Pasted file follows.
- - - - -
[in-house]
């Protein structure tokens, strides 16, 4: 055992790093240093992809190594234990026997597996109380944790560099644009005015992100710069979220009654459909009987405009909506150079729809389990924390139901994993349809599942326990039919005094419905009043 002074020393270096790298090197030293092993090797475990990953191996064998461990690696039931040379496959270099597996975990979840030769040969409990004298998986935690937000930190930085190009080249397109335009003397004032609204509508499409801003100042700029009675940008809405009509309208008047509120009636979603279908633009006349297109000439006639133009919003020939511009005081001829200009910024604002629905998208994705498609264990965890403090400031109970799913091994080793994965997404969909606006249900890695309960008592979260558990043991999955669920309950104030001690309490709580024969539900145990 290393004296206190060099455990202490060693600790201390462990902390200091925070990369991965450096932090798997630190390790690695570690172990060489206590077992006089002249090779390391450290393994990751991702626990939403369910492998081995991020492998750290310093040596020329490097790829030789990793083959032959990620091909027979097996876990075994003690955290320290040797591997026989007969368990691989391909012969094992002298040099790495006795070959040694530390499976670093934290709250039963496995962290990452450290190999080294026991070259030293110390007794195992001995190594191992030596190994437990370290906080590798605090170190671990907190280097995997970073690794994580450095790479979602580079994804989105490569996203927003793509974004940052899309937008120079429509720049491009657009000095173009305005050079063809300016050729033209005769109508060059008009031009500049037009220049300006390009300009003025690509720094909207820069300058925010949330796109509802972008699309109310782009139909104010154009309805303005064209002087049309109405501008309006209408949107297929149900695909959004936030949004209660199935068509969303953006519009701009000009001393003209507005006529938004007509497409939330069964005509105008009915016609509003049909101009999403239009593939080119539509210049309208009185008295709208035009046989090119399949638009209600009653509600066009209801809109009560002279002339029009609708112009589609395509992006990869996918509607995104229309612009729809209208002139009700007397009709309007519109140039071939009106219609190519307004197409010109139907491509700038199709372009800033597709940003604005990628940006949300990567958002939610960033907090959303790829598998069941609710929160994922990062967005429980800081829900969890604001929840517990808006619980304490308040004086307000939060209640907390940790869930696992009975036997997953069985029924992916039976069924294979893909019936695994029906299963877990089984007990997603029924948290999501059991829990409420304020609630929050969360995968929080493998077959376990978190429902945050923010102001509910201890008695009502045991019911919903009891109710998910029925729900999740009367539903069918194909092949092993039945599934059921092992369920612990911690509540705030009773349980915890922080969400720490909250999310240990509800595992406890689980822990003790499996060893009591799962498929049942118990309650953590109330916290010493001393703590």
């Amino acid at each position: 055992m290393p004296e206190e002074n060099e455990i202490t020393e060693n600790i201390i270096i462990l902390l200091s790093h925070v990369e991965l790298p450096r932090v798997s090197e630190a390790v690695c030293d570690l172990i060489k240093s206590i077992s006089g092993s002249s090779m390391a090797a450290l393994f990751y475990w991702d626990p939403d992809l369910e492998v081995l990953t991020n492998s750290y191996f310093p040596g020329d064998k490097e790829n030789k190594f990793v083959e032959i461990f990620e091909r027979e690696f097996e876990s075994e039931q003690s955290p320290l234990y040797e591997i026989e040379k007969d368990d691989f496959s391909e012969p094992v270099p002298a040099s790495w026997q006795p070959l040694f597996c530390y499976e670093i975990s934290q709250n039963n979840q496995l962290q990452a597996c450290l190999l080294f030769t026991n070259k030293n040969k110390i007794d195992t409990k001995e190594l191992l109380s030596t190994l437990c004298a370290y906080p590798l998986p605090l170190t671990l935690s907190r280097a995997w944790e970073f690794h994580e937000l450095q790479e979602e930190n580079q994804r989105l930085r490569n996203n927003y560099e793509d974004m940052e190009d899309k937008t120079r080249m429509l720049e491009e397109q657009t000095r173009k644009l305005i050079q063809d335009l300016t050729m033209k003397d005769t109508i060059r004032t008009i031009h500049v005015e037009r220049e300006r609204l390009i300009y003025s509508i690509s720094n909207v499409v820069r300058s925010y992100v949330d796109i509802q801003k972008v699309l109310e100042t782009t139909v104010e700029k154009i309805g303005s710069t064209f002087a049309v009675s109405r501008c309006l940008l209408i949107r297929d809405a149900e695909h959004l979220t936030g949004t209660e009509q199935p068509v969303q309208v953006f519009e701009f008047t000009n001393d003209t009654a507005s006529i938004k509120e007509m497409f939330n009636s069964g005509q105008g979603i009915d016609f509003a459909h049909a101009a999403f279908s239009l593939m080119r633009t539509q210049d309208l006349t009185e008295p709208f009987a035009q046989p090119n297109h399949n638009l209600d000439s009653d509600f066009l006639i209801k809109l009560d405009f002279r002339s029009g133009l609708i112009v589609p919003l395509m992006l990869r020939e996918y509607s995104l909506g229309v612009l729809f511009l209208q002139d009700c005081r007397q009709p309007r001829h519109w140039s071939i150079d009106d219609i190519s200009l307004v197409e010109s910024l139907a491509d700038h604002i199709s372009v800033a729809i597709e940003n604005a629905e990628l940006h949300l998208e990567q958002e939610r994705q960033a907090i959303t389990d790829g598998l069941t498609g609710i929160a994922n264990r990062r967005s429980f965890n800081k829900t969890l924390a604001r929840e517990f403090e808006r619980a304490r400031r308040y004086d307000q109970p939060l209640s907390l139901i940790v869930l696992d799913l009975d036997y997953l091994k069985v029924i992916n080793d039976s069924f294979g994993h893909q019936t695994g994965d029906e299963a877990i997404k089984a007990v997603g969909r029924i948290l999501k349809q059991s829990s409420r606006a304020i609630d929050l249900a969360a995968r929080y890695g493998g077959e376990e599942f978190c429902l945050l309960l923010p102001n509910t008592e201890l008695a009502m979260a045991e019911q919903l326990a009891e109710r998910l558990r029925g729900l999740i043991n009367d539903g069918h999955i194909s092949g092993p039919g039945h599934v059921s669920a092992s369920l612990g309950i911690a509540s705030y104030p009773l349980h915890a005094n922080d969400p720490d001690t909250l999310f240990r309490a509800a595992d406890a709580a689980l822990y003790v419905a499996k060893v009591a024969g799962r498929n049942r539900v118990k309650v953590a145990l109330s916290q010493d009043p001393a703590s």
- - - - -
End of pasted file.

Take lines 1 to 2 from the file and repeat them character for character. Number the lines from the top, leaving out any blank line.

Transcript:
[in-house]
């Protein structure tokens, strides 16, 4: 055992790093240093992809190594234990026997597996109380944790560099644009005015992100710069979220009654459909009987405009909506150079729809389990924390139901994993349809599942326990039919005094419905009043 002074020393270096790298090197030293092993090797475990990953191996064998461990690696039931040379496959270099597996975990979840030769040969409990004298998986935690937000930190930085190009080249397109335009003397004032609204509508499409801003100042700029009675940008809405009509309208008047509120009636979603279908633009006349297109000439006639133009919003020939511009005081001829200009910024604002629905998208994705498609264990965890403090400031109970799913091994080793994965997404969909606006249900890695309960008592979260558990043991999955669920309950104030001690309490709580024969539900145990 290393004296206190060099455990202490060693600790201390462990902390200091925070990369991965450096932090798997630190390790690695570690172990060489206590077992006089002249090779390391450290393994990751991702626990939403369910492998081995991020492998750290310093040596020329490097790829030789990793083959032959990620091909027979097996876990075994003690955290320290040797591997026989007969368990691989391909012969094992002298040099790495006795070959040694530390499976670093934290709250039963496995962290990452450290190999080294026991070259030293110390007794195992001995190594191992030596190994437990370290906080590798605090170190671990907190280097995997970073690794994580450095790479979602580079994804989105490569996203927003793509974004940052899309937008120079429509720049491009657009000095173009305005050079063809300016050729033209005769109508060059008009031009500049037009220049300006390009300009003025690509720094909207820069300058925010949330796109509802972008699309109310782009139909104010154009309805303005064209002087049309109405501008309006209408949107297929149900695909959004936030949004209660199935068509969303953006519009701009000009001393003209507005006529938004007509497409939330069964005509105008009915016609509003049909101009999403239009593939080119539509210049309208009185008295709208035009046989090119399949638009209600009653509600066009209801809109009560002279002339029009609708112009589609395509992006990869996918509607995104229309612009729809209208002139009700007397009709309007519109140039071939009106219609190519307004197409010109139907491509700038199709372009800033597709940003604005990628940006949300990567958002939610960033907090959303790829598998069941609710929160994922990062967005429980800081829900969890604001929840517990808006619980304490308040004086307000939060209640907390940790869930696992009975036997997953069985029924992916039976069924294979893909019936695994029906299963877990089984007990997603029924948290999501059991829990409420304020609630929050969360995968929080493998077959376990978190429902945050923010102001509910201890008695009502045991019911919903009891109710998910029925729900999740009367539903069918194909092949092993039945599934059921092992369920612990911690509540705030009773349980915890922080969400720490909250999310240990509800595992406890689980822990003790499996060893009591799962498929049942118990309650953590109330916290010493001393703590």